While watching an episode, Elena, who’s been working hard on learning English, suddenly turned to me with a pout and said, “I just want my dragons back.” I was so proud.

Capitalism: A Love Story – There’s nothing in this film you don’t already know if you are educated about modern global economics. If you’ve seen a Michael Moore documentary, then you already know there’s always going to be emotionally manipulative scenes involving one of his predictable, mawkish antics. His messages are never bad–but how he delivers them is what irritates his critics.

Cop Out – This kevin Smith-directed cop buddy comedy had some surprisingly funny scenes, and it’s actually surprising how he finally got a handle on directing after all these years (whereas previously, he was more like a funny writer who did an half-ass job on directing). Red State, the movie he made after Cop Out, also displayed far better directing chops compared to his previous movies.

Baraka – Visually stunning, and there’s a sort of vague visual narrative involving various aspects of our civilization and our relationship with Mother Nature. It’s not the kind of movie you watch for a plot–it’s more like images and sound that form an abstract emotional response that has a defined theme. Definitely not for people who must have explosions in their movies, or don’t have the mental capacity to observe and contemplate on a philosophical level.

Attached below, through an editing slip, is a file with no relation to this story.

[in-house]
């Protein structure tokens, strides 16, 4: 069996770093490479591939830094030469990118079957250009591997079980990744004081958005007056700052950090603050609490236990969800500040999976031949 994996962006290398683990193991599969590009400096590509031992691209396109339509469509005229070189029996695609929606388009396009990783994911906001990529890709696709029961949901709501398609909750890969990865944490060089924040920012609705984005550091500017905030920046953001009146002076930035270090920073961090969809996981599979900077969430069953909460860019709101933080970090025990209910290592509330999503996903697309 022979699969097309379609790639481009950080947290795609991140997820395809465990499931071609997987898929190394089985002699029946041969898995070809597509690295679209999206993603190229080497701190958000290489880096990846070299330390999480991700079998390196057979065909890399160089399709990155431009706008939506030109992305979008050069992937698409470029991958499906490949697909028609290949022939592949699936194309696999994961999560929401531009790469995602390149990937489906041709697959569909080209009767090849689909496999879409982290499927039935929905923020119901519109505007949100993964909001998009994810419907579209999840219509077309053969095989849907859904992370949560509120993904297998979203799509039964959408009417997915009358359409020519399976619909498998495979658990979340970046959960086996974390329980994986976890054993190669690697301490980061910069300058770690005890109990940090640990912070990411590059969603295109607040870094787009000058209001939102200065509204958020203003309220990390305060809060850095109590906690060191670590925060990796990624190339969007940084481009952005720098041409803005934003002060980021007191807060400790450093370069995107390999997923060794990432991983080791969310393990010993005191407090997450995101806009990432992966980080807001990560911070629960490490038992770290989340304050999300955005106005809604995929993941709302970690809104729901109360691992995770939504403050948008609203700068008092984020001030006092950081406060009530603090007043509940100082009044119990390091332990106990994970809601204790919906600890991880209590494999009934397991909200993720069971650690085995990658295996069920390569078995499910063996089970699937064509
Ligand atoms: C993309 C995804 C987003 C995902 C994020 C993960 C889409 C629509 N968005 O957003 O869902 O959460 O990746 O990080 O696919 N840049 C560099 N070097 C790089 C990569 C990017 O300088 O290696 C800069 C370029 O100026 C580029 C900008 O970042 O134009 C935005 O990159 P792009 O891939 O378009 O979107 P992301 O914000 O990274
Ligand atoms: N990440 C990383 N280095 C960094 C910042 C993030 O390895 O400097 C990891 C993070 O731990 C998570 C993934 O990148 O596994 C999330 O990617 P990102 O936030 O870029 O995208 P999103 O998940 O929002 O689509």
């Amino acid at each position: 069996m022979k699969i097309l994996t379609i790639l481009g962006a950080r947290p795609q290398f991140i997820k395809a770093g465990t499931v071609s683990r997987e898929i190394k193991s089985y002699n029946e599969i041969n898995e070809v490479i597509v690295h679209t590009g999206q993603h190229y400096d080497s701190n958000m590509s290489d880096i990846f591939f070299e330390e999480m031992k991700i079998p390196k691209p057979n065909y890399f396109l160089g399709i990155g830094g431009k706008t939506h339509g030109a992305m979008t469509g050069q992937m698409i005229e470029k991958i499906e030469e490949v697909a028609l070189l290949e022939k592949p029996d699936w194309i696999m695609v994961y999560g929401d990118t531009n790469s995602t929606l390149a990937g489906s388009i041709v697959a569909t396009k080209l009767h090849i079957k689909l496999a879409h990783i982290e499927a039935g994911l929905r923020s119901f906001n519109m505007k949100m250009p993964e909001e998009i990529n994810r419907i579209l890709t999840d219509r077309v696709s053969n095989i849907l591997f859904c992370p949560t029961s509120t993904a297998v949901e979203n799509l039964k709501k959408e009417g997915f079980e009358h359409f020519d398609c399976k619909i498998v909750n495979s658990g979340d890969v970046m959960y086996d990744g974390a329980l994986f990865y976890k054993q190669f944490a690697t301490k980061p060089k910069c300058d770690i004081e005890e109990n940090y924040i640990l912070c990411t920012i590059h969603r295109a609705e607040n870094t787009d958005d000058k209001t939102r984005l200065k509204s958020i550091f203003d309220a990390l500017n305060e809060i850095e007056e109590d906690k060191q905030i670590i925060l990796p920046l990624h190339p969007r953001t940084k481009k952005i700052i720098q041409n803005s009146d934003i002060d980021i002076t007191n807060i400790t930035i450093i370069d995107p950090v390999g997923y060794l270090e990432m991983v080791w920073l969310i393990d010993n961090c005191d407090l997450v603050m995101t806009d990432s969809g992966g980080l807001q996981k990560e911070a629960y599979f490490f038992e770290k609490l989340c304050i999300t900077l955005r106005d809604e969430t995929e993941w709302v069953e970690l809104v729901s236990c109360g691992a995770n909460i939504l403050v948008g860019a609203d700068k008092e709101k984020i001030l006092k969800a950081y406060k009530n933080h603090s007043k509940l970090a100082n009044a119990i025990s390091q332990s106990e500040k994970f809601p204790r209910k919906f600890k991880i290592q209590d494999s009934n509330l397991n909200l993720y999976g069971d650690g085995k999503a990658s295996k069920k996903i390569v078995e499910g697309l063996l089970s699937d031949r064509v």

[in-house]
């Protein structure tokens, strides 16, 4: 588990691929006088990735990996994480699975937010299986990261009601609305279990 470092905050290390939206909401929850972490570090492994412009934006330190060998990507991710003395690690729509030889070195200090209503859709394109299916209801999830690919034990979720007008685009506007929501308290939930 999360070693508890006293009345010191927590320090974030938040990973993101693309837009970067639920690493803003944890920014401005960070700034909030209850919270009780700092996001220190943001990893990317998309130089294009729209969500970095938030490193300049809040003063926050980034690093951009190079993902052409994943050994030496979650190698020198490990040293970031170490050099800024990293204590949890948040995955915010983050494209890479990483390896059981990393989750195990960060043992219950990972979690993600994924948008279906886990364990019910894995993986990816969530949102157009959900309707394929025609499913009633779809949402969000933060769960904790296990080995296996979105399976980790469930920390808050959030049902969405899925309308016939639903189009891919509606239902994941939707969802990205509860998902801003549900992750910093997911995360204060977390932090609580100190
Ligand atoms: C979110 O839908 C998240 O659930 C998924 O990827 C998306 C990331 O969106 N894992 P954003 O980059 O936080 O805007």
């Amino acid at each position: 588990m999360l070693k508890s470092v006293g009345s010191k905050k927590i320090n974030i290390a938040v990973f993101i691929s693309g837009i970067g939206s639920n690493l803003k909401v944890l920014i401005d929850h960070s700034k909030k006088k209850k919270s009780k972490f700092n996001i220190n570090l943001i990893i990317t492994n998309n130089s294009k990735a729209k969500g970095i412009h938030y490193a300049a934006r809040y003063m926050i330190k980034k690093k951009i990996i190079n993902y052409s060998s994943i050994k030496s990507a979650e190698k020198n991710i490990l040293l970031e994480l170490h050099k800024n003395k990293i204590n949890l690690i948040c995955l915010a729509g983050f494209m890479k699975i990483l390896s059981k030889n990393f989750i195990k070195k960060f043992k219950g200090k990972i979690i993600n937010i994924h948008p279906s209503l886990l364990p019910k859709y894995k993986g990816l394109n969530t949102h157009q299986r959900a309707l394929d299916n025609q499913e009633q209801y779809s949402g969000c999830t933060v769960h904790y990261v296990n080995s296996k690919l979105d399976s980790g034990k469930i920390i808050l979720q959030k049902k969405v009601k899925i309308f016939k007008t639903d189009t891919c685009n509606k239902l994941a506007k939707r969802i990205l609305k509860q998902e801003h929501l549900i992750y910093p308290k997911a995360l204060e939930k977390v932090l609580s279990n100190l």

Bridesmaids – Hilarious, gross-out bromance movie, but with female characters instead.

The Girl with the Dragon Tattoo (David Fincher remake) – I have seen the original Swedish version, and thought it was pretty good. although the plot-twist was already spoiled for me, I wanted to see how Fincher would tell the same story. Despite the inconsistent tone of the opening credits that has almost nothing to do with the actual movie stylistically, I enjoyed Fincher’s version. I think Rooney Mara is a better Lisbeth than Noomi Rapace, and I actually enjoyed the fact that Fincher humanized her more in his version, which is more in-tune with the book, whereas in the Swedish version of the movie, Lisbeth was colder and less relatable.

Columbiana – The critics ripped this movie apart, and I didn’t think it was that bad. There are plenty of really idiotic and badly made movies that critics have given higher scores to. Those of you who liked The Professonal/Leon and La Femme Nikita might enjoy this, although it’s not on the same level.